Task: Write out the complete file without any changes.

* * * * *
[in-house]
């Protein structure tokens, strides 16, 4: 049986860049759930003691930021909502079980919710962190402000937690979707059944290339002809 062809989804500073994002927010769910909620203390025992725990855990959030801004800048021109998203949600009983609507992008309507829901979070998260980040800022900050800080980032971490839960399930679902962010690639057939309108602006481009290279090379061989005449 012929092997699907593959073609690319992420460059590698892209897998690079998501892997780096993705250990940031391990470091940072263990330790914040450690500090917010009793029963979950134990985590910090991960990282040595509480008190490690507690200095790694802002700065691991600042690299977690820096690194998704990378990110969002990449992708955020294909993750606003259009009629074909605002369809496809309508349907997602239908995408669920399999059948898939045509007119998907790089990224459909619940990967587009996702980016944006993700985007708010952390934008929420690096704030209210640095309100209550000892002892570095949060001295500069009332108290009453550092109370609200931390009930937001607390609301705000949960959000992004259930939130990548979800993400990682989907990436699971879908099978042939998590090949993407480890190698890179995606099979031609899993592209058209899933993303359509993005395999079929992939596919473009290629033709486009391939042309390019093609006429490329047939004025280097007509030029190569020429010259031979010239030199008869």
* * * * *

[in-house]
């Protein structure tokens, strides 16, 4: 049986860049759930003691930021909502079980919710962190402000937690979707059944290339002809 062809989804500073994002927010769910909620203390025992725990855990959030801004800048021109998203949600009983609507992008309507829901979070998260980040800022900050800080980032971490839960399930679902962010690639057939309108602006481009290279090379061989005449 012929092997699907593959073609690319992420460059590698892209897998690079998501892997780096993705250990940031391990470091940072263990330790914040450690500090917010009793029963979950134990985590910090991960990282040595509480008190490690507690200095790694802002700065691991600042690299977690820096690194998704990378990110969002990449992708955020294909993750606003259009009629074909605002369809496809309508349907997602239908995408669920399999059948898939045509007119998907790089990224459909619940990967587009996702980016944006993700985007708010952390934008929420690096704030209210640095309100209550000892002892570095949060001295500069009332108290009453550092109370609200931390009930937001607390609301705000949960959000992004259930939130990548979800993400990682989907990436699971879908099978042939998590090949993407480890190698890179995606099979031609899993592209058209899933993303359509993005395999079929992939596919473009290629033709486009391939042309390019093609006429490329047939004025280097007509030029190569020429010259031979010239030199008869």